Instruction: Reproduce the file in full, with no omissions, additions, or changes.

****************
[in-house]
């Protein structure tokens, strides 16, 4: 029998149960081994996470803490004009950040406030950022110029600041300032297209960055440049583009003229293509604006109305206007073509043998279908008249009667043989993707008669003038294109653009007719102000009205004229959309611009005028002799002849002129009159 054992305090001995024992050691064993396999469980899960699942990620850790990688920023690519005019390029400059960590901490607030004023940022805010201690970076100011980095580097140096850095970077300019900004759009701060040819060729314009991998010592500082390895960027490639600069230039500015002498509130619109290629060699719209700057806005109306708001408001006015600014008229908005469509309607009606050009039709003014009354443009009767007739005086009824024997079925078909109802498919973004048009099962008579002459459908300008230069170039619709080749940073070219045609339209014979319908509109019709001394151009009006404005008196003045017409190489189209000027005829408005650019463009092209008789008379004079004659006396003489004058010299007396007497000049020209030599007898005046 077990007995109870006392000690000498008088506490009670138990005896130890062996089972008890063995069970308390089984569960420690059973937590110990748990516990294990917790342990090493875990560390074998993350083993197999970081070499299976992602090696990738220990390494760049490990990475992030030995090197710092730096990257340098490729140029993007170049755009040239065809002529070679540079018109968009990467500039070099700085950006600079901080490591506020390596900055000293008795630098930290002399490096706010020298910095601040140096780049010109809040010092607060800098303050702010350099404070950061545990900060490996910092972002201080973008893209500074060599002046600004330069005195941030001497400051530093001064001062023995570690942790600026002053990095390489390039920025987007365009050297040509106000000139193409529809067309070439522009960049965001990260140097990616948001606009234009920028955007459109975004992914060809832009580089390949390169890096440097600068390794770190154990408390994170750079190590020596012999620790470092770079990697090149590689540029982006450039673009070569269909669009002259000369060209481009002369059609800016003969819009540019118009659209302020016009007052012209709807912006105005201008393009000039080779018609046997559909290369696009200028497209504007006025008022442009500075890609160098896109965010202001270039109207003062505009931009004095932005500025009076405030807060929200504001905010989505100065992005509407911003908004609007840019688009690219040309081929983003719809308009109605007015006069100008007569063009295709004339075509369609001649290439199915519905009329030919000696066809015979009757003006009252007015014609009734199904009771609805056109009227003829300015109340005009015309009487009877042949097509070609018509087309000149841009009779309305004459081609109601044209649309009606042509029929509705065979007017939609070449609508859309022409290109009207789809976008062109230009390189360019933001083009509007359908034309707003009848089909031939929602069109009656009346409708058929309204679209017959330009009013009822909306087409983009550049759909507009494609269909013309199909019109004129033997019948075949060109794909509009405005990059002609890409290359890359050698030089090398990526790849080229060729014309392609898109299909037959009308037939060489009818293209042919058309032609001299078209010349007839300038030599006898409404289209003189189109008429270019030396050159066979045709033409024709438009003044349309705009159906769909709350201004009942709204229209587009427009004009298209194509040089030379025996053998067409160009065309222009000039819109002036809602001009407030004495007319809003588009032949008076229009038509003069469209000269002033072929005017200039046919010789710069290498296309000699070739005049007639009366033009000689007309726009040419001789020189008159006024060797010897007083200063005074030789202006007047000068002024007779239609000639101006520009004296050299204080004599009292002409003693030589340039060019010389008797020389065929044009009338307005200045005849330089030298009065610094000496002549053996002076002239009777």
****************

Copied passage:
[in-house]
């Protein structure tokens, strides 16, 4: 029998149960081994996470803490004009950040406030950022110029600041300032297209960055440049583009003229293509604006109305206007073509043998279908008249009667043989993707008669003038294109653009007719102000009205004229959309611009005028002799002849002129009159 054992305090001995024992050691064993396999469980899960699942990620850790990688920023690519005019390029400059960590901490607030004023940022805010201690970076100011980095580097140096850095970077300019900004759009701060040819060729314009991998010592500082390895960027490639600069230039500015002498509130619109290629060699719209700057806005109306708001408001006015600014008229908005469509309607009606050009039709003014009354443009009767007739005086009824024997079925078909109802498919973004048009099962008579002459459908300008230069170039619709080749940073070219045609339209014979319908509109019709001394151009009006404005008196003045017409190489189209000027005829408005650019463009092209008789008379004079004659006396003489004058010299007396007497000049020209030599007898005046 077990007995109870006392000690000498008088506490009670138990005896130890062996089972008890063995069970308390089984569960420690059973937590110990748990516990294990917790342990090493875990560390074998993350083993197999970081070499299976992602090696990738220990390494760049490990990475992030030995090197710092730096990257340098490729140029993007170049755009040239065809002529070679540079018109968009990467500039070099700085950006600079901080490591506020390596900055000293008795630098930290002399490096706010020298910095601040140096780049010109809040010092607060800098303050702010350099404070950061545990900060490996910092972002201080973008893209500074060599002046600004330069005195941030001497400051530093001064001062023995570690942790600026002053990095390489390039920025987007365009050297040509106000000139193409529809067309070439522009960049965001990260140097990616948001606009234009920028955007459109975004992914060809832009580089390949390169890096440097600068390794770190154990408390994170750079190590020596012999620790470092770079990697090149590689540029982006450039673009070569269909669009002259000369060209481009002369059609800016003969819009540019118009659209302020016009007052012209709807912006105005201008393009000039080779018609046997559909290369696009200028497209504007006025008022442009500075890609160098896109965010202001270039109207003062505009931009004095932005500025009076405030807060929200504001905010989505100065992005509407911003908004609007840019688009690219040309081929983003719809308009109605007015006069100008007569063009295709004339075509369609001649290439199915519905009329030919000696066809015979009757003006009252007015014609009734199904009771609805056109009227003829300015109340005009015309009487009877042949097509070609018509087309000149841009009779309305004459081609109601044209649309009606042509029929509705065979007017939609070449609508859309022409290109009207789809976008062109230009390189360019933001083009509007359908034309707003009848089909031939929602069109009656009346409708058929309204679209017959330009009013009822909306087409983009550049759909507009494609269909013309199909019109004129033997019948075949060109794909509009405005990059002609890409290359890359050698030089090398990526790849080229060729014309392609898109299909037959009308037939060489009818293209042919058309032609001299078209010349007839300038030599006898409404289209003189189109008429270019030396050159066979045709033409024709438009003044349309705009159906769909709350201004009942709204229209587009427009004009298209194509040089030379025996053998067409160009065309222009000039819109002036809602001009407030004495007319809003588009032949008076229009038509003069469209000269002033072929005017200039046919010789710069290498296309000699070739005049007639009366033009000689007309726009040419001789020189008159006024060797010897007083200063005074030789202006007047000068002024007779239609000639101006520009004296050299204080004599009292002409003693030589340039060019010389008797020389065929044009009338307005200045005849330089030298009065610094000496002549053996002076002239009777």